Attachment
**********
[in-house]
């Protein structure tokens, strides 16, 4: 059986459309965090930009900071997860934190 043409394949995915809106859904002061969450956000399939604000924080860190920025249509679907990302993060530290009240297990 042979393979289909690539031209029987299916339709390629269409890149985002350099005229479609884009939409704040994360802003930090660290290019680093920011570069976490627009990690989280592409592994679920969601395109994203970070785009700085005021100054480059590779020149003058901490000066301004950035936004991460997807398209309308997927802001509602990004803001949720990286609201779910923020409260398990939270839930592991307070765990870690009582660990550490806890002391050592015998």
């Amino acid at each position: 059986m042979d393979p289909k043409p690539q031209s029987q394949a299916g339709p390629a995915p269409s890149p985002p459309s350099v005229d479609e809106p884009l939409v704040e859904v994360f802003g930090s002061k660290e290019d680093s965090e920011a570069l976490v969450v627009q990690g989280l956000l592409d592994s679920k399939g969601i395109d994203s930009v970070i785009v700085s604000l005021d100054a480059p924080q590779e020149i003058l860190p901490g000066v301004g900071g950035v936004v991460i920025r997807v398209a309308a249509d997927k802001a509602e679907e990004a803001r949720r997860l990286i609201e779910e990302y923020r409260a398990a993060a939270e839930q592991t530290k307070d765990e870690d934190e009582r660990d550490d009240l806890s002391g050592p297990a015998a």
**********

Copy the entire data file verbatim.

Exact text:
[in-house]
């Protein structure tokens, strides 16, 4: 059986459309965090930009900071997860934190 043409394949995915809106859904002061969450956000399939604000924080860190920025249509679907990302993060530290009240297990 042979393979289909690539031209029987299916339709390629269409890149985002350099005229479609884009939409704040994360802003930090660290290019680093920011570069976490627009990690989280592409592994679920969601395109994203970070785009700085005021100054480059590779020149003058901490000066301004950035936004991460997807398209309308997927802001509602990004803001949720990286609201779910923020409260398990939270839930592991307070765990870690009582660990550490806890002391050592015998």
């Amino acid at each position: 059986m042979d393979p289909k043409p690539q031209s029987q394949a299916g339709p390629a995915p269409s890149p985002p459309s350099v005229d479609e809106p884009l939409v704040e859904v994360f802003g930090s002061k660290e290019d680093s965090e920011a570069l976490v969450v627009q990690g989280l956000l592409d592994s679920k399939g969601i395109d994203s930009v970070i785009v700085s604000l005021d100054a480059p924080q590779e020149i003058l860190p901490g000066v301004g900071g950035v936004v991460i920025r997807v398209a309308a249509d997927k802001a509602e679907e990004a803001r949720r997860l990286i609201e779910e990302y923020r409260a398990a993060a939270e839930q592991t530290k307070d765990e870690d934190e009582r660990d550490d009240l806890s002391g050592p297990a015998a």